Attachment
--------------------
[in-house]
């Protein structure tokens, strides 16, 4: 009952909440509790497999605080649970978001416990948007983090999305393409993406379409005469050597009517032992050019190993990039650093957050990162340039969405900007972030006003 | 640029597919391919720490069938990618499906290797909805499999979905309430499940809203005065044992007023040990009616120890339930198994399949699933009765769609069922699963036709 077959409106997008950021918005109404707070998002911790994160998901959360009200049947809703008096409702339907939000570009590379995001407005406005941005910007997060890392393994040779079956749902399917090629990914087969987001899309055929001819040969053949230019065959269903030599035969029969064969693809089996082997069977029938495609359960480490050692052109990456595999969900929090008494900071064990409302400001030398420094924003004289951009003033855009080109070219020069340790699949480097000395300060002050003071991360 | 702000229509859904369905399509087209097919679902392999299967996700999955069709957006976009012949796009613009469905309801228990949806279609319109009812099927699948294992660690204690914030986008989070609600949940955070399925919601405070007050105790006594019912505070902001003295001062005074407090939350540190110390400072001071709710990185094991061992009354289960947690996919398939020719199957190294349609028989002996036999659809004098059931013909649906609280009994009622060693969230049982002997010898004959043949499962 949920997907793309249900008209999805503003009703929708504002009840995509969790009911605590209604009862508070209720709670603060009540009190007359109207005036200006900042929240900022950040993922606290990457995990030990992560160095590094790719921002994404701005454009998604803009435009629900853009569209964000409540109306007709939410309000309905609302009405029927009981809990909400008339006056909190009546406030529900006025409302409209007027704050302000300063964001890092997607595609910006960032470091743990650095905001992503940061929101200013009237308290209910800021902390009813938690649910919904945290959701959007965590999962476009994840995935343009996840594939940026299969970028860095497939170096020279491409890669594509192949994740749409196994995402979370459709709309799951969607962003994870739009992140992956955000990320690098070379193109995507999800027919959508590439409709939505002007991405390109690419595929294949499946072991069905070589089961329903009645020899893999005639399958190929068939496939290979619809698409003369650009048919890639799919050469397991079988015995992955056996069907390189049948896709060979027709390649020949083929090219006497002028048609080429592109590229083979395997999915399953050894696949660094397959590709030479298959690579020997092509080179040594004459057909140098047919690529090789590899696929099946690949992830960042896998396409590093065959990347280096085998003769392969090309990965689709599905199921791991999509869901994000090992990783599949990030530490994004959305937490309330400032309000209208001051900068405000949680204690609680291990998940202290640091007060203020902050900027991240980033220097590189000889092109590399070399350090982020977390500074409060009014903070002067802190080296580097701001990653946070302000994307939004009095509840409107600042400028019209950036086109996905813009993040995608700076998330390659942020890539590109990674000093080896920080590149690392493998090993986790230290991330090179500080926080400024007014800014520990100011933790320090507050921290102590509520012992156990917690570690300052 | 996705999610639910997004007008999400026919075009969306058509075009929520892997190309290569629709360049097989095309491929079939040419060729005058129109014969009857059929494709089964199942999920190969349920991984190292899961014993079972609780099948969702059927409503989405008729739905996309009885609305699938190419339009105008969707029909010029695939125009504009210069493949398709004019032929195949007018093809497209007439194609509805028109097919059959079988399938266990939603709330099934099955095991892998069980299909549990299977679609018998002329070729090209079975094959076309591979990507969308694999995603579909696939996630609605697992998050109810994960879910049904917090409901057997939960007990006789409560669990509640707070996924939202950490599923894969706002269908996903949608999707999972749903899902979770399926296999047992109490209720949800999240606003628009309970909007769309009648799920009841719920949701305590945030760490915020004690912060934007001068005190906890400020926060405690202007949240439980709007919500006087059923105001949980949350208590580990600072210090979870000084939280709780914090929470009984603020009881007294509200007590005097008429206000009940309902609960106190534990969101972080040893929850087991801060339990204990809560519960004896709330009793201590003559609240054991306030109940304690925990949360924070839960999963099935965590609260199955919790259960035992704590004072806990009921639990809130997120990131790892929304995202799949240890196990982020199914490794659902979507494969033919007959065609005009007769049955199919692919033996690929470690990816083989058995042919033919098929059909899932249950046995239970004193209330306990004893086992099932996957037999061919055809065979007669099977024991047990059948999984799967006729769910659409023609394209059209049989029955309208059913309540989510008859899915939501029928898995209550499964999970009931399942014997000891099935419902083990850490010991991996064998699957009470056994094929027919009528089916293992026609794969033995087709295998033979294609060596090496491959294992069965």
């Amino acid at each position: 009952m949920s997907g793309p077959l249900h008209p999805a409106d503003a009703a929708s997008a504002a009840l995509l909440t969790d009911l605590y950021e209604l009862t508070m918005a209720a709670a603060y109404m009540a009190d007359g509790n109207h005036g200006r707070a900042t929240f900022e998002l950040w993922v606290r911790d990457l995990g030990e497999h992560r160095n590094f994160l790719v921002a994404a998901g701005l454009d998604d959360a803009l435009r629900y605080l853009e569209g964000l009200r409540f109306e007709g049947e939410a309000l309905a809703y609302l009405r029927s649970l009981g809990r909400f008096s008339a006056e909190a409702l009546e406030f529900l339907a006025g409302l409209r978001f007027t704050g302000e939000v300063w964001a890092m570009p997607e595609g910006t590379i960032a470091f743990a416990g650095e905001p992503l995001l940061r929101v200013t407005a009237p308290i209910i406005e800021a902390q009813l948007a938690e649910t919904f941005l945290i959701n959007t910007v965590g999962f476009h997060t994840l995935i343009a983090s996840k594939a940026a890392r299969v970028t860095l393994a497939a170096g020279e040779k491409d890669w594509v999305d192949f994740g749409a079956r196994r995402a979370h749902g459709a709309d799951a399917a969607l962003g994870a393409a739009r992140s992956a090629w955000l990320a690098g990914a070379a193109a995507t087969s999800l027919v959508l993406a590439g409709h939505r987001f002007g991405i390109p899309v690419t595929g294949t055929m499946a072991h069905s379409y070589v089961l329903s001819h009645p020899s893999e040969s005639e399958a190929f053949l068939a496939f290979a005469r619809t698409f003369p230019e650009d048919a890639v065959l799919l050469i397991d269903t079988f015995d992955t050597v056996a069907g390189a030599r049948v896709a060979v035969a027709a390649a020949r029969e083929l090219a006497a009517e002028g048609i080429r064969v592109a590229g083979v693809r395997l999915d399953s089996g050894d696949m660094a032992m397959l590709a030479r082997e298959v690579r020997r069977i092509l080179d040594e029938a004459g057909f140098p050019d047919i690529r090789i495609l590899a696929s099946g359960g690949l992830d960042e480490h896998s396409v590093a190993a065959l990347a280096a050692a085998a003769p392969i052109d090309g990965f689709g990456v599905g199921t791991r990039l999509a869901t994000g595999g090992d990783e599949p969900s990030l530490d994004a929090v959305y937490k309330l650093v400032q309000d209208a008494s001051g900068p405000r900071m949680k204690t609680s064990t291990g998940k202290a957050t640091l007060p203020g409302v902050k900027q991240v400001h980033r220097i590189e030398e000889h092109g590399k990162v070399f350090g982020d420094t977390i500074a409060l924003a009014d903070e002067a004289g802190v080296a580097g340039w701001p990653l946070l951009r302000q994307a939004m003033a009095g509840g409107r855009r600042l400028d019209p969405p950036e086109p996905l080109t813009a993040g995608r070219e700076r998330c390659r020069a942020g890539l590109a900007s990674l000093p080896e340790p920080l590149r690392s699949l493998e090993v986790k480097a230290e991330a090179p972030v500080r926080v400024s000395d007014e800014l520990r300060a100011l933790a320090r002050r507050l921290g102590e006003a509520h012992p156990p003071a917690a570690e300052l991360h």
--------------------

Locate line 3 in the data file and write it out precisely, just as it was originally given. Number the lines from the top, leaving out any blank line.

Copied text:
């Amino acid at each position: 009952m949920s997907g793309p077959l249900h008209p999805a409106d503003a009703a929708s997008a504002a009840l995509l909440t969790d009911l605590y950021e209604l009862t508070m918005a209720a709670a603060y109404m009540a009190d007359g509790n109207h005036g200006r707070a900042t929240f900022e998002l950040w993922v606290r911790d990457l995990g030990e497999h992560r160095n590094f994160l790719v921002a994404a998901g701005l454009d998604d959360a803009l435009r629900y605080l853009e569209g964000l009200r409540f109306e007709g049947e939410a309000l309905a809703y609302l009405r029927s649970l009981g809990r909400f008096s008339a006056e909190a409702l009546e406030f529900l339907a006025g409302l409209r978001f007027t704050g302000e939000v300063w964001a890092m570009p997607e595609g910006t590379i960032a470091f743990a416990g650095e905001p992503l995001l940061r929101v200013t407005a009237p308290i209910i406005e800021a902390q009813l948007a938690e649910t919904f941005l945290i959701n959007t910007v965590g999962f476009h997060t994840l995935i343009a983090s996840k594939a940026a890392r299969v970028t860095l393994a497939a170096g020279e040779k491409d890669w594509v999305d192949f994740g749409a079956r196994r995402a979370h749902g459709a709309d799951a399917a969607l962003g994870a393409a739009r992140s992956a090629w955000l990320a690098g990914a070379a193109a995507t087969s999800l027919v959508l993406a590439g409709h939505r987001f002007g991405i390109p899309v690419t595929g294949t055929m499946a072991h069905s379409y070589v089961l329903s001819h009645p020899s893999e040969s005639e399958a190929f053949l068939a496939f290979a005469r619809t698409f003369p230019e650009d048919a890639v065959l799919l050469i397991d269903t079988f015995d992955t050597v056996a069907g390189a030599r049948v896709a060979v035969a027709a390649a020949r029969e083929l090219a006497a009517e002028g048609i080429r064969v592109a590229g083979v693809r395997l999915d399953s089996g050894d696949m660094a032992m397959l590709a030479r082997e298959v690579r020997r069977i092509l080179d040594e029938a004459g057909f140098p050019d047919i690529r090789i495609l590899a696929s099946g359960g690949l992830d960042e480490h896998s396409v590093a190993a065959l990347a280096a050692a085998a003769p392969i052109d090309g990965f689709g990456v599905g199921t791991r990039l999509a869901t994000g595999g090992d990783e599949p969900s990030l530490d994004a929090v959305y937490k309330l650093v400032q309000d209208a008494s001051g900068p405000r900071m949680k204690t609680s064990t291990g998940k202290a957050t640091l007060p203020g409302v902050k900027q991240v400001h980033r220097i590189e030398e000889h092109g590399k990162v070399f350090g982020d420094t977390i500074a409060l924003a009014d903070e002067a004289g802190v080296a580097g340039w701001p990653l946070l951009r302000q994307a939004m003033a009095g509840g409107r855009r600042l400028d019209p969405p950036e086109p996905l080109t813009a993040g995608r070219e700076r998330c390659r020069a942020g890539l590109a900007s990674l000093p080896e340790p920080l590149r690392s699949l493998e090993v986790k480097a230290e991330a090179p972030v500080r926080v400024s000395d007014e800014l520990r300060a100011l933790a320090r002050r507050l921290g102590e006003a509520h012992p156990p003071a917690a570690e300052l991360h």